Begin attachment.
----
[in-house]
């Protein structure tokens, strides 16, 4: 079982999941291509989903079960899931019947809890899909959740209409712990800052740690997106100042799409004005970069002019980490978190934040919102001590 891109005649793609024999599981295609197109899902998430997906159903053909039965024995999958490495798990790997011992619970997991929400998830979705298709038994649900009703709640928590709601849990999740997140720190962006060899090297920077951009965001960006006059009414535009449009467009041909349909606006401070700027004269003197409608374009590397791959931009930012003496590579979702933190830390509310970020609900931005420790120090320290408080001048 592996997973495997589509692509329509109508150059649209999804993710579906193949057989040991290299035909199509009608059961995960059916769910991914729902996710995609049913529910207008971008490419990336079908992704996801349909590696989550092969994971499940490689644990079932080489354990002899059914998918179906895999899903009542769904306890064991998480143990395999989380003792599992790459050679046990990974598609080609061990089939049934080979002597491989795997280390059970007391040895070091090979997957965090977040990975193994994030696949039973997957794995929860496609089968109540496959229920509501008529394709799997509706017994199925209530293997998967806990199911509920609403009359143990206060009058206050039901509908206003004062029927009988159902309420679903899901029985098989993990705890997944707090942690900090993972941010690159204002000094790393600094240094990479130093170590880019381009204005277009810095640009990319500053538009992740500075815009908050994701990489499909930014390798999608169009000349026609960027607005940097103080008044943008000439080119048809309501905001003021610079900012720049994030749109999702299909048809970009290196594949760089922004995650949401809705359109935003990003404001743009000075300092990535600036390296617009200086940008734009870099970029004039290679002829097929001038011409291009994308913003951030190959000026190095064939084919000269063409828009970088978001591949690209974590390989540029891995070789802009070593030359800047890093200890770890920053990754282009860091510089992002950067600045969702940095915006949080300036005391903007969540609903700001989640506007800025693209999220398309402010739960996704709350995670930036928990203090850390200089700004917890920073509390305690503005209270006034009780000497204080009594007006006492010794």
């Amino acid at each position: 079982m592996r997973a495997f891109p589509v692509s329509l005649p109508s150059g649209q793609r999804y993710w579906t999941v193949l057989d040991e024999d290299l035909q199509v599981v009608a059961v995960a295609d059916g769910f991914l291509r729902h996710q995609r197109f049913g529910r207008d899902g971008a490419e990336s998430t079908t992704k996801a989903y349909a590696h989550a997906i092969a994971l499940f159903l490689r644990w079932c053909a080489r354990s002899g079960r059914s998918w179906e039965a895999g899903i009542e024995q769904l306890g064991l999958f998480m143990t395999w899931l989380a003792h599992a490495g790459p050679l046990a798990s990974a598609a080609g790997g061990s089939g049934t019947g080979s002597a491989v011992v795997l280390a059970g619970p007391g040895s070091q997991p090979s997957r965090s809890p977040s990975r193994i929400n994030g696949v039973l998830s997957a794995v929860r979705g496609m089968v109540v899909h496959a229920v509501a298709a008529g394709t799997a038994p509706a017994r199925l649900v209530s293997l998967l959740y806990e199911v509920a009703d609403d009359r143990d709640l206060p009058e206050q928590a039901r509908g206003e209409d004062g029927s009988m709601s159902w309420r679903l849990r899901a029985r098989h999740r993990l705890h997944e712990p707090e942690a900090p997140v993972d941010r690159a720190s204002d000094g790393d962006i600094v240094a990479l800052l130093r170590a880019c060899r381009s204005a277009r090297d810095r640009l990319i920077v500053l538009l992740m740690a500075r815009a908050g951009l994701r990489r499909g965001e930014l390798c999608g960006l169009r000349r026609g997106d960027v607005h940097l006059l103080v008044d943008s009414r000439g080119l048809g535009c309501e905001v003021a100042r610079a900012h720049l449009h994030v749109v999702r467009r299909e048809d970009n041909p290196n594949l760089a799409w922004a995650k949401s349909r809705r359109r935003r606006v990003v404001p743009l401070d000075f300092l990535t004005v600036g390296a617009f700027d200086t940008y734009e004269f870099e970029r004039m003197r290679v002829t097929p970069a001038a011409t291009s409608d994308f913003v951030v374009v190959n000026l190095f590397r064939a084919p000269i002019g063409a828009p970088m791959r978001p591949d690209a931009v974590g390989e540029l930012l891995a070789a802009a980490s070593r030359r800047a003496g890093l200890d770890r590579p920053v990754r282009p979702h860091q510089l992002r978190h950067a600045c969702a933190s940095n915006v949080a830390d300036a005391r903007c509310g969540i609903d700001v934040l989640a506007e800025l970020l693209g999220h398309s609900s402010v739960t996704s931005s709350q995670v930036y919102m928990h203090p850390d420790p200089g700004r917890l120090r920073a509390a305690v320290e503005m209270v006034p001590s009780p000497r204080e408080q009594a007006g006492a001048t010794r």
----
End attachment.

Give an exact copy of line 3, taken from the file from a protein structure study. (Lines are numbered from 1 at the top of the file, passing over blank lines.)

């Amino acid at each position: 079982m592996r997973a495997f891109p589509v692509s329509l005649p109508s150059g649209q793609r999804y993710w579906t999941v193949l057989d040991e024999d290299l035909q199509v599981v009608a059961v995960a295609d059916g769910f991914l291509r729902h996710q995609r197109f049913g529910r207008d899902g971008a490419e990336s998430t079908t992704k996801a989903y349909a590696h989550a997906i092969a994971l499940f159903l490689r644990w079932c053909a080489r354990s002899g079960r059914s998918w179906e039965a895999g899903i009542e024995q769904l306890g064991l999958f998480m143990t395999w899931l989380a003792h599992a490495g790459p050679l046990a798990s990974a598609a080609g790997g061990s089939g049934t019947g080979s002597a491989v011992v795997l280390a059970g619970p007391g040895s070091q997991p090979s997957r965090s809890p977040s990975r193994i929400n994030g696949v039973l998830s997957a794995v929860r979705g496609m089968v109540v899909h496959a229920v509501a298709a008529g394709t799997a038994p509706a017994r199925l649900v209530s293997l998967l959740y806990e199911v509920a009703d609403d009359r143990d709640l206060p009058e206050q928590a039901r509908g206003e209409d004062g029927s009988m709601s159902w309420r679903l849990r899901a029985r098989h999740r993990l705890h997944e712990p707090e942690a900090p997140v993972d941010r690159a720190s204002d000094g790393d962006i600094v240094a990479l800052l130093r170590a880019c060899r381009s204005a277009r090297d810095r640009l990319i920077v500053l538009l992740m740690a500075r815009a908050g951009l994701r990489r499909g965001e930014l390798c999608g960006l169009r000349r026609g997106d960027v607005h940097l006059l103080v008044d943008s009414r000439g080119l048809g535009c309501e905001v003021a100042r610079a900012h720049l449009h994030v749109v999702r467009r299909e048809d970009n041909p290196n594949l760089a799409w922004a995650k949401s349909r809705r359109r935003r606006v990003v404001p743009l401070d000075f300092l990535t004005v600036g390296a617009f700027d200086t940008y734009e004269f870099e970029r004039m003197r290679v002829t097929p970069a001038a011409t291009s409608d994308f913003v951030v374009v190959n000026l190095f590397r064939a084919p000269i002019g063409a828009p970088m791959r978001p591949d690209a931009v974590g390989e540029l930012l891995a070789a802009a980490s070593r030359r800047a003496g890093l200890d770890r590579p920053v990754r282009p979702h860091q510089l992002r978190h950067a600045c969702a933190s940095n915006v949080a830390d300036a005391r903007c509310g969540i609903d700001v934040l989640a506007e800025l970020l693209g999220h398309s609900s402010v739960t996704s931005s709350q995670v930036y919102m928990h203090p850390d420790p200089g700004r917890l120090r920073a509390a305690v320290e503005m209270v006034p001590s009780p000497r204080e408080q009594a007006g006492a001048t010794r």